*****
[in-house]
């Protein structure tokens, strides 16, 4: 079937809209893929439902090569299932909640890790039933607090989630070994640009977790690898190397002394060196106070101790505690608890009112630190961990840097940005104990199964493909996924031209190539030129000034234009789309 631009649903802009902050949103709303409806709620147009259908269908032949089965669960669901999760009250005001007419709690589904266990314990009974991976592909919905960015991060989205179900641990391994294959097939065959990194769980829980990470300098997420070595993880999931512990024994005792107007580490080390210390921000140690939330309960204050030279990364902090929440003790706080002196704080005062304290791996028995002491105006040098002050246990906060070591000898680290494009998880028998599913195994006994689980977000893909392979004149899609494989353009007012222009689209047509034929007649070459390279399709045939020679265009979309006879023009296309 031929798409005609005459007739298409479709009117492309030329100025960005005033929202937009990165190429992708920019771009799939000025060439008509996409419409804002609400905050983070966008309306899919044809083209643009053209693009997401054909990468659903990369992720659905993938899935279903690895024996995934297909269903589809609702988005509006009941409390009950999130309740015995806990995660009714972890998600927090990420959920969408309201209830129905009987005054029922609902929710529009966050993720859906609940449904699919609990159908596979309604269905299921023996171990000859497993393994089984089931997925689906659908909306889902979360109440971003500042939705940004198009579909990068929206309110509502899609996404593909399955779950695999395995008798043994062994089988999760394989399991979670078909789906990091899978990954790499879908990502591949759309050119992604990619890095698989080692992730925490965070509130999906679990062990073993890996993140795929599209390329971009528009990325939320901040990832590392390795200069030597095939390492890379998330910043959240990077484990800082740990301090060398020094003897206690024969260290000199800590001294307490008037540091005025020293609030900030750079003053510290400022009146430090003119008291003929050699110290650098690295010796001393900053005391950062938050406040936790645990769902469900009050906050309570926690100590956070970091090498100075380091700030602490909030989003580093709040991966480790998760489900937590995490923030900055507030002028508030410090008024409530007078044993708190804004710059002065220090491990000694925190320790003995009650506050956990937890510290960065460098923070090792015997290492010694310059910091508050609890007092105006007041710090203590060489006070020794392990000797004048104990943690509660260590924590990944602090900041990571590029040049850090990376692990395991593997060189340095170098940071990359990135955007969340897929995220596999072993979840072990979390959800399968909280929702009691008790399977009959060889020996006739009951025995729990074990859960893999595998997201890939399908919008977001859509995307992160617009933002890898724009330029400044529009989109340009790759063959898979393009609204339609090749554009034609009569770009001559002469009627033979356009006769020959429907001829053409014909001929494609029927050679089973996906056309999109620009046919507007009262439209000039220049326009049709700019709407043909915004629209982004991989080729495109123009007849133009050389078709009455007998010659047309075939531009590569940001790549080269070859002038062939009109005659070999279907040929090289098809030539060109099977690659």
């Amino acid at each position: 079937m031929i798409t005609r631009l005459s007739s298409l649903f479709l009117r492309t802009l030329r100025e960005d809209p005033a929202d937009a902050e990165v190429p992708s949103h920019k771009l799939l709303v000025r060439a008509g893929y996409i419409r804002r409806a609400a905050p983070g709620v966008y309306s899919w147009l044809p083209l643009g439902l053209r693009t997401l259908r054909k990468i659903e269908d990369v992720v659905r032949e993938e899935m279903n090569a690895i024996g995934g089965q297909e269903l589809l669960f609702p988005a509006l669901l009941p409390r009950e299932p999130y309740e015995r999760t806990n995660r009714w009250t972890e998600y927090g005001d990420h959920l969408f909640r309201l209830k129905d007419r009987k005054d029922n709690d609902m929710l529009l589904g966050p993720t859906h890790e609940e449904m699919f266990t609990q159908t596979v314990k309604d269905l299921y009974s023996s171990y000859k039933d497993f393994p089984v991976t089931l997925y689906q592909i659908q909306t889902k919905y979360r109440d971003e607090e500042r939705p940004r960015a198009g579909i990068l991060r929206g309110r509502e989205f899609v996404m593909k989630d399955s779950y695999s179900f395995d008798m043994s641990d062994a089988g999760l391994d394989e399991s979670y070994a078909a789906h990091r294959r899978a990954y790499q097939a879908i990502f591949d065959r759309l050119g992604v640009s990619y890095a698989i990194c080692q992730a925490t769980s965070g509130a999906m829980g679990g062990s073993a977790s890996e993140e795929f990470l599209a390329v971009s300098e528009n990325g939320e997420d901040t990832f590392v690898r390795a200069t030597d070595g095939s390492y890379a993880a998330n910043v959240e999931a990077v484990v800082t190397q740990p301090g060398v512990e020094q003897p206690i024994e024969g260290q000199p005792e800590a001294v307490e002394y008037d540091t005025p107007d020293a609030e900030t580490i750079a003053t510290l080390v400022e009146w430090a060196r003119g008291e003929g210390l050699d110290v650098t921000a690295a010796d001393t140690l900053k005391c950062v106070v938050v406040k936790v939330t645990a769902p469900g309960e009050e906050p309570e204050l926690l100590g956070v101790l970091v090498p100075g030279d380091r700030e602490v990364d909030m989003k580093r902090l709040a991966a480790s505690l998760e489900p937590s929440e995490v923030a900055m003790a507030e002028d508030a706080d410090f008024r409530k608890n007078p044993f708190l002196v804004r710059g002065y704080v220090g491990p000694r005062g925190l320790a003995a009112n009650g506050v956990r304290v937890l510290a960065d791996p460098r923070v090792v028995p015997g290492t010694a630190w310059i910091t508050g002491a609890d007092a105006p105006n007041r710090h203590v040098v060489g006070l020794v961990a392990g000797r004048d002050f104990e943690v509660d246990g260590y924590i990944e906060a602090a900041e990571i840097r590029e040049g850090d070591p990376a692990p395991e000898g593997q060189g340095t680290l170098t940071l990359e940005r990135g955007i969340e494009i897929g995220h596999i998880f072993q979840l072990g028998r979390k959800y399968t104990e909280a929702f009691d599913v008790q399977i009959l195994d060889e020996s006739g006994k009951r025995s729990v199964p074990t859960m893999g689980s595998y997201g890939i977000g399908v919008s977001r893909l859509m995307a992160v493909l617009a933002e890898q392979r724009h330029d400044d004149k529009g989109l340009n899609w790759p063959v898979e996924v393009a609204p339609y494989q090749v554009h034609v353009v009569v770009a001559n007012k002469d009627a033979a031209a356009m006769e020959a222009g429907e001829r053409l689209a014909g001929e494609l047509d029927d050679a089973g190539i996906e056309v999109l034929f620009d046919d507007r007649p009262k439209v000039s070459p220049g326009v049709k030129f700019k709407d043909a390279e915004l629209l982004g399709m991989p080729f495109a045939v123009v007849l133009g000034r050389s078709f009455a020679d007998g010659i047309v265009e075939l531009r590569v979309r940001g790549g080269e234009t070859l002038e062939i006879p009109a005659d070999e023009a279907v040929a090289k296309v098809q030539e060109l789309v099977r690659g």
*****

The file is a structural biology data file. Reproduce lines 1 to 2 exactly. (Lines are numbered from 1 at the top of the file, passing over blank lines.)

[in-house]
């Protein structure tokens, strides 16, 4: 079937809209893929439902090569299932909640890790039933607090989630070994640009977790690898190397002394060196106070101790505690608890009112630190961990840097940005104990199964493909996924031209190539030129000034234009789309 631009649903802009902050949103709303409806709620147009259908269908032949089965669960669901999760009250005001007419709690589904266990314990009974991976592909919905960015991060989205179900641990391994294959097939065959990194769980829980990470300098997420070595993880999931512990024994005792107007580490080390210390921000140690939330309960204050030279990364902090929440003790706080002196704080005062304290791996028995002491105006040098002050246990906060070591000898680290494009998880028998599913195994006994689980977000893909392979004149899609494989353009007012222009689209047509034929007649070459390279399709045939020679265009979309006879023009296309 031929798409005609005459007739298409479709009117492309030329100025960005005033929202937009990165190429992708920019771009799939000025060439008509996409419409804002609400905050983070966008309306899919044809083209643009053209693009997401054909990468659903990369992720659905993938899935279903690895024996995934297909269903589809609702988005509006009941409390009950999130309740015995806990995660009714972890998600927090990420959920969408309201209830129905009987005054029922609902929710529009966050993720859906609940449904699919609990159908596979309604269905299921023996171990000859497993393994089984089931997925689906659908909306889902979360109440971003500042939705940004198009579909990068929206309110509502899609996404593909399955779950695999395995008798043994062994089988999760394989399991979670078909789906990091899978990954790499879908990502591949759309050119992604990619890095698989080692992730925490965070509130999906679990062990073993890996993140795929599209390329971009528009990325939320901040990832590392390795200069030597095939390492890379998330910043959240990077484990800082740990301090060398020094003897206690024969260290000199800590001294307490008037540091005025020293609030900030750079003053510290400022009146430090003119008291003929050699110290650098690295010796001393900053005391950062938050406040936790645990769902469900009050906050309570926690100590956070970091090498100075380091700030602490909030989003580093709040991966480790998760489900937590995490923030900055507030002028508030410090008024409530007078044993708190804004710059002065220090491990000694925190320790003995009650506050956990937890510290960065460098923070090792015997290492010694310059910091508050609890007092105006007041710090203590060489006070020794392990000797004048104990943690509660260590924590990944602090900041990571590029040049850090990376692990395991593997060189340095170098940071990359990135955007969340897929995220596999072993979840072990979390959800399968909280929702009691008790399977009959060889020996006739009951025995729990074990859960893999595998997201890939399908919008977001859509995307992160617009933002890898724009330029400044529009989109340009790759063959898979393009609204339609090749554009034609009569770009001559002469009627033979356009006769020959429907001829053409014909001929494609029927050679089973996906056309999109620009046919507007009262439209000039220049326009049709700019709407043909915004629209982004991989080729495109123009007849133009050389078709009455007998010659047309075939531009590569940001790549080269070859002038062939009109005659070999279907040929090289098809030539060109099977690659």